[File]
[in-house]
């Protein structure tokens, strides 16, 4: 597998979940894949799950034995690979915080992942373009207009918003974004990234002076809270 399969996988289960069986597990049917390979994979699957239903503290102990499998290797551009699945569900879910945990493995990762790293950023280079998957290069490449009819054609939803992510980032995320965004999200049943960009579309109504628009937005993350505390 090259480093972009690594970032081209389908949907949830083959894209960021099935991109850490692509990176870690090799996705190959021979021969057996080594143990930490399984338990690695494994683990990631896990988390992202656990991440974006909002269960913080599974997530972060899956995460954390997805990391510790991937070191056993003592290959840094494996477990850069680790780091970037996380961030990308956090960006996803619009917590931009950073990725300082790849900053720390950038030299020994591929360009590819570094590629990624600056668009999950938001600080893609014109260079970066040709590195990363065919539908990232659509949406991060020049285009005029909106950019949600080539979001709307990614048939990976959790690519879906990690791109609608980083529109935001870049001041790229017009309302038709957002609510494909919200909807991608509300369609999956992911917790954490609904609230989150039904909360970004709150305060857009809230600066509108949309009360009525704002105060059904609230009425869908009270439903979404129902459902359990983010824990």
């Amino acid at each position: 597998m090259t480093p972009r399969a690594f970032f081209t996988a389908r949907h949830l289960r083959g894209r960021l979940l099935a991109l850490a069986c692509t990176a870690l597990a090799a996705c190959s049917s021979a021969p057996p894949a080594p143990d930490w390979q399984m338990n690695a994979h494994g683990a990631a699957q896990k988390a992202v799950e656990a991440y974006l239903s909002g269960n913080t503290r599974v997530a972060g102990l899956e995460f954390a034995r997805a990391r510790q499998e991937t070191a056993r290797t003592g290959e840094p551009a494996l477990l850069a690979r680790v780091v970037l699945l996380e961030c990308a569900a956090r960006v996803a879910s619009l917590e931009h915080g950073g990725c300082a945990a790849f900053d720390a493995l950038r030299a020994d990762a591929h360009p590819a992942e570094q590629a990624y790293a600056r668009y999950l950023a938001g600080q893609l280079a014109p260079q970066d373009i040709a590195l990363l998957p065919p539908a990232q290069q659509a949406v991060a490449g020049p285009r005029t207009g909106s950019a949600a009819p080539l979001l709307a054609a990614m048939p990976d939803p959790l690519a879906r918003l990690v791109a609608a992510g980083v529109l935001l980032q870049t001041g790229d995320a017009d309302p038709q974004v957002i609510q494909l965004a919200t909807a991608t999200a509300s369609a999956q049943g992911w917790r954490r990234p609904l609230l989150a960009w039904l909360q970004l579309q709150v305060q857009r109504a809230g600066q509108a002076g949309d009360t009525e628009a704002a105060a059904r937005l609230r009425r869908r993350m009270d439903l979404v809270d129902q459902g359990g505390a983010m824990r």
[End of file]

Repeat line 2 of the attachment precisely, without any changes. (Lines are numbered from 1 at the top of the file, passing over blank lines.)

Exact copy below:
């Protein structure tokens, strides 16, 4: 597998979940894949799950034995690979915080992942373009207009918003974004990234002076809270 399969996988289960069986597990049917390979994979699957239903503290102990499998290797551009699945569900879910945990493995990762790293950023280079998957290069490449009819054609939803992510980032995320965004999200049943960009579309109504628009937005993350505390 090259480093972009690594970032081209389908949907949830083959894209960021099935991109850490692509990176870690090799996705190959021979021969057996080594143990930490399984338990690695494994683990990631896990988390992202656990991440974006909002269960913080599974997530972060899956995460954390997805990391510790991937070191056993003592290959840094494996477990850069680790780091970037996380961030990308956090960006996803619009917590931009950073990725300082790849900053720390950038030299020994591929360009590819570094590629990624600056668009999950938001600080893609014109260079970066040709590195990363065919539908990232659509949406991060020049285009005029909106950019949600080539979001709307990614048939990976959790690519879906990690791109609608980083529109935001870049001041790229017009309302038709957002609510494909919200909807991608509300369609999956992911917790954490609904609230989150039904909360970004709150305060857009809230600066509108949309009360009525704002105060059904609230009425869908009270439903979404129902459902359990983010824990």